In-reply-to » This is a weird request, but does anyone have something for me to encode with FFmpeg? The more complicated the project, the better. I am trying to improve my skills and I learn best with real-world use.

@movq@www.uninformativ.de I used to be intimidated by FFmpeg, but since I’ve been digging deeper into the options I’m having a lot of fun.

In-reply-to » We've barreled past the microblog line and flew straight over the e-mail chain line. This is just social blogging.

@mckinley@twtxt.net Haha, while composing I was wondering two or three times whether I should throw my thoughts in an HTML page instead. But out of utter laziness I discarded that idea. ¯_(ツ)_/¯

In-reply-to » +----------------+ | , | | // | | // | | .'./ | R I P T E R R Y A. D A V I S | .'. . .'. | | /\ // /\ | 1 9 6 9 - 2 0 1 8 | '--'// '--' | | '==. | | // | +----------------+

@prologic@twtxt.net Yes, that’s him. It’s the 4th anniversary of his death.

In-reply-to » I did a take home software engineering test for a company recently, unfortunately I was really sick (have finally recovered) at the time 😢 I was also at the same time interviewing for an SRE position (as well as Software Engineering).

We’ve barreled past the microblog line and flew straight over the e-mail chain line. This is just social blogging.

In-reply-to » The real meaning of "meaningful whitespace" is that you're constantly replacing tabs with spaces or vice versa to make the compiler stop complaining even though the code looked fine to you the entire time.

@abucci@anthony.buc.ci Writing Python and Makefiles, I actually never have any trouble there. All my editors are configured properly.

The fundamental error was to enable people making tabs arbitrarily wide. :-)

In-reply-to » @prologic Error handling especially in Go is very tricky I think. Even though the idea is simple, it's fairly hard to actually implement and use in a meaningful way in my opinion. All this error wrapping or the lack of it and checking whether some specific error occurred is a mess. errors.As(…) just doesn't feel natural. errors.Is(…) only just. I mainly avoided it. Yesterday evening I actually researched a bit about that and found this article on errors with Go 1.13. It shed a little bit of light, but I still have a long way to go, I reckon.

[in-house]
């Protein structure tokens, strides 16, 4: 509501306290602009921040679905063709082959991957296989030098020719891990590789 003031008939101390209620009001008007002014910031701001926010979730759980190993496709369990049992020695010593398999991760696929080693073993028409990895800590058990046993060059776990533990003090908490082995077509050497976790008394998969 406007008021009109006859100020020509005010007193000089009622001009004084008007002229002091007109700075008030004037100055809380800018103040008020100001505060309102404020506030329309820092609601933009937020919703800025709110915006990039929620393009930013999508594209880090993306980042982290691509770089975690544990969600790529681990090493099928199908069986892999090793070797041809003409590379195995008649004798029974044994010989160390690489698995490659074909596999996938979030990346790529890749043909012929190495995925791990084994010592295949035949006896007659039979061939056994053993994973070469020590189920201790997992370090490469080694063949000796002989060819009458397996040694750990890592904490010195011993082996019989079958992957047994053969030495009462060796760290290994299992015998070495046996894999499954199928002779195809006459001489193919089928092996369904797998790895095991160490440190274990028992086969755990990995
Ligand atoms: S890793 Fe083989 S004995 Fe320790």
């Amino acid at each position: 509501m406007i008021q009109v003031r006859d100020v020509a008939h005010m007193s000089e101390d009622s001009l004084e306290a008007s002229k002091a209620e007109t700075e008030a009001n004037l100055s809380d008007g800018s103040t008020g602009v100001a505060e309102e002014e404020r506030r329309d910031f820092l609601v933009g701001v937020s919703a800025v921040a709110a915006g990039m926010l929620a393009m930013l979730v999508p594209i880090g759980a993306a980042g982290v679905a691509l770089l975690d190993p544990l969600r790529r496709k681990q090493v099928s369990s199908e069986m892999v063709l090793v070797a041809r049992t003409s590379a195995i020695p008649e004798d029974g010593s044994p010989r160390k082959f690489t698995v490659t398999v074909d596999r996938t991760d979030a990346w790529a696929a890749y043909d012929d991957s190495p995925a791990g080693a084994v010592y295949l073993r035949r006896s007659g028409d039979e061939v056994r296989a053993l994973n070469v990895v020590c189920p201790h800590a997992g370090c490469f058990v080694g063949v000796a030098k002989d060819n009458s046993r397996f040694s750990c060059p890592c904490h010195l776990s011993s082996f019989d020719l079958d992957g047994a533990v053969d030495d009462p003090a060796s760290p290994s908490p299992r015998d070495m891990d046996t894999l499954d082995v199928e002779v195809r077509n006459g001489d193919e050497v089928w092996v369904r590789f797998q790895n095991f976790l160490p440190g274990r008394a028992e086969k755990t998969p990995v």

Now, looking at @xuu@txt.sour.is’s es, I feel quite a bit stupid. In my particular case I could have just put the %w at the front of the message and not at the end and get exactly what I want: fmt.Errorf("%w '%s'", ErrInvalidSentBytes, sentBytes) results in “invalid sent bytes ‘4385743057573509732574375098741128354092547569201274123’” and can be error.Is(err, ErrInvalidSentBytes-asserted. No idea why I did not think of that. O_o Thanks mate! :-)

In-reply-to » I did a take home software engineering test for a company recently, unfortunately I was really sick (have finally recovered) at the time 😢 I was also at the same time interviewing for an SRE position (as well as Software Engineering).

@prologic@twtxt.net In one project a bunch of work mates strongly advocated a new to everyone (them included) idea. Any incoming request must produce exactly one log line. Not more and not less. Exactly one. That way the log does not get spammed with lots of useless information most of the time and one immediately sees what went wrong, if at all. In the beginning I thought this is completely rediculous, because I had never seen this anywhere and thus just couldn’t imagine that this will work at all.

The technical details to only produce one log per request were sorted out fairly quickly with a customer logger, that just replaces the last message with the newly logged one and finally at response end actually logs it. When a Java component was completely rewritten in Go they tried it out and I was very surprised that it worked that well for the analysis. I basically never missed any other surrounding logs that would have been produced in the old log flooding style. Over time a few things such as structured context fields were added that turned out to be useful to have for error analysis. It’s been a couple of years, but I think we rewrote that logger a bunch of times to optimize even further and try out new API ideas we had.